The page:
Honest Jons logo

His fourth album, already. Banjo and guitar, including a first full outing on lap guitar. Mostly solo, but fiddler Sally Morgan from the Black Twig Pickers is here, and Charlie Devine pops up on banjo.

Forty-seven previously tracks by the likes of Dave Van Ronk, Ramblin’ Jack Elliott, Kate McGarrigle and Sleepy John Estes, recorded in performance from 1967 to date at this tiny location in upstate NY.

From 1920s and 1930s 78s by luminaries like Amede Ardoin, Dennis McGee, Joe And Cleoma Falcon — some of the rarest, most compelling, most heart-breaking of all South-West Louisianian music.

Classic banjo-fiddle-guitar-vocals combos, plus instrumentals featuring twin-fiddle and piano. All the Highlanders gear with Roy Harvey, Lucy Terry, and twin-fiddlers Lonnie Austin and Odell Smith.

His only solo album, from 1968, when he was on the Greenwich Village circuit, plaiting together blues and Eastern styles in the same neck of the woods as Fahey, Basho et al, but in his own way.

Legendary, no-nonsense, masterful finger-picking, with ethereal harmonics reminiscent of Washington Phillips. Reissuing a private-press LP recorded in Arkansas in the early 1960s. Notes by John Renbourn.

Country and hillbilly 78s: songs about work, hardship and loss; dance tunes, comic numbers, and novelties; hymns and sacred pieces.
Pay hard, too.

Well worth checking the ‘psychedelic appalachia’ of this twenty-two-year-old guitarist from Fredericksberg (like the late Jack Rose).

Pentecostal vocal delirium and fine, secular, Texan pianism, recorded by OKeh in 1926. Michael Corcoran tells AD’s story.

The first in forty-seven years from this veteran American Primitive. Witty, stark, smouldering guitarism, as ever.

Another searingly soulful hundredweight — visceral and soaring by turns —  from the team behind Fire In My Bones, this is just as unmissable. Very warmly recommended.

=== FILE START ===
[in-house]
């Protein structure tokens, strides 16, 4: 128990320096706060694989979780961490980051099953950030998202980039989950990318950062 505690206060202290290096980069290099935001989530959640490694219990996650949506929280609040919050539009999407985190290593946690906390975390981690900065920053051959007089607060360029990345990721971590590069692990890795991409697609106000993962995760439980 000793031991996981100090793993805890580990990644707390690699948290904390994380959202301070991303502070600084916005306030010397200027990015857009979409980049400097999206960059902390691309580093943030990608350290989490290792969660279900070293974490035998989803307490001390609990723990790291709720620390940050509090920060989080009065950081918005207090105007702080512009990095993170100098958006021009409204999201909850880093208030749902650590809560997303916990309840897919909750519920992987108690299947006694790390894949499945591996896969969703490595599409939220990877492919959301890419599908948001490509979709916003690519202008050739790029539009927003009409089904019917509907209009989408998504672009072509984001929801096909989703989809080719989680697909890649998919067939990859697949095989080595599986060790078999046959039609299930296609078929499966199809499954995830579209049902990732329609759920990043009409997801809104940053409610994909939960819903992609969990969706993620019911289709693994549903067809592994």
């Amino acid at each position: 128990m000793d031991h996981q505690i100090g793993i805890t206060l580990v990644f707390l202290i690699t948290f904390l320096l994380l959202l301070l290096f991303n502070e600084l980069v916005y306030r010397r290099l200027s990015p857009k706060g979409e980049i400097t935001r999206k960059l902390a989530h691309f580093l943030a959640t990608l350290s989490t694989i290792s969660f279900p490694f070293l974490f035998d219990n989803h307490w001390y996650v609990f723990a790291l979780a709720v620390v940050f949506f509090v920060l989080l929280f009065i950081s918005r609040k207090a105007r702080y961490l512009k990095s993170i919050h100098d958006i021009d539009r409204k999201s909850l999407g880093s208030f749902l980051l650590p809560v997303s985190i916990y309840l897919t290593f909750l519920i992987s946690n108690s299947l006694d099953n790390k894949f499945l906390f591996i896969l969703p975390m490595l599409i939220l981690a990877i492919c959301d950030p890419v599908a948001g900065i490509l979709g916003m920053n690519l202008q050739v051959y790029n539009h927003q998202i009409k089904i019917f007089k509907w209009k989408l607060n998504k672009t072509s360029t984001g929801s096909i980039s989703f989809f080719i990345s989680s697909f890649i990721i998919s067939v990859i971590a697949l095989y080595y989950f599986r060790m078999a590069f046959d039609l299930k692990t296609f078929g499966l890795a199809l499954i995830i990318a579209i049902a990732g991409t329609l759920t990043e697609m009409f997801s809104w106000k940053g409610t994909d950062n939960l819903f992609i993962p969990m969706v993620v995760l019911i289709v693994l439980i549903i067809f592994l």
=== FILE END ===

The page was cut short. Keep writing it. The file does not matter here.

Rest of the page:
The joys and sorrows, and virtuoso musicianship, of Christian, Jewish, and Muslim immigrants from the dissolving Ottoman Empire, recorded in NYC — plus a disc of masterpieces from their homeland. Warmly recommended.

At the wild, searing fountainhead of Zydeco: the black accordionist and singer with white fiddler Dennis McGee, on Afro-Creole scorchers, waltzes, blues and breakdowns. Cajun’s Robert Johnson.

Twenty-six recently recorded solo guitar versions of tunes spanning his entire career.

Focusing on the here and now this time, with spots for C Joynes, Micah Blue Smaldone, Tyler Ramsey (Band of Horses), William Tyler (Silver Jews) and company.

Country blues and folk originating from the American Civil War, the Spanish-American War, and the First World War — humorous and tragic, sardonic and vivid, with some terrific fiddlin’ and pickin’.

Vital and thrilling, raw and original compilation by Mike McGonigal (who’s done stuff for Mississippi), spanning all styles — solo and congregational, studio and field, rural and urban, hellfire and lament.

Lovely, ruminative, lyrical piano playing from this master — with snatches from some of your favourite songs weaving in and out, as Blake pays tribute to greats like Billie Holiday, Hank Williams, Nat King Cole.

Originally released as a short-run private press LP in 1965, this is an American Primitive guitar classic.

The folk-raga maestro back with gorgeous Spanish-inspired music alert to the origins of flamenco in ancient East Indian styles.

Essential early work from guitarist James Blackshaw, making its debut as a proper CD.

12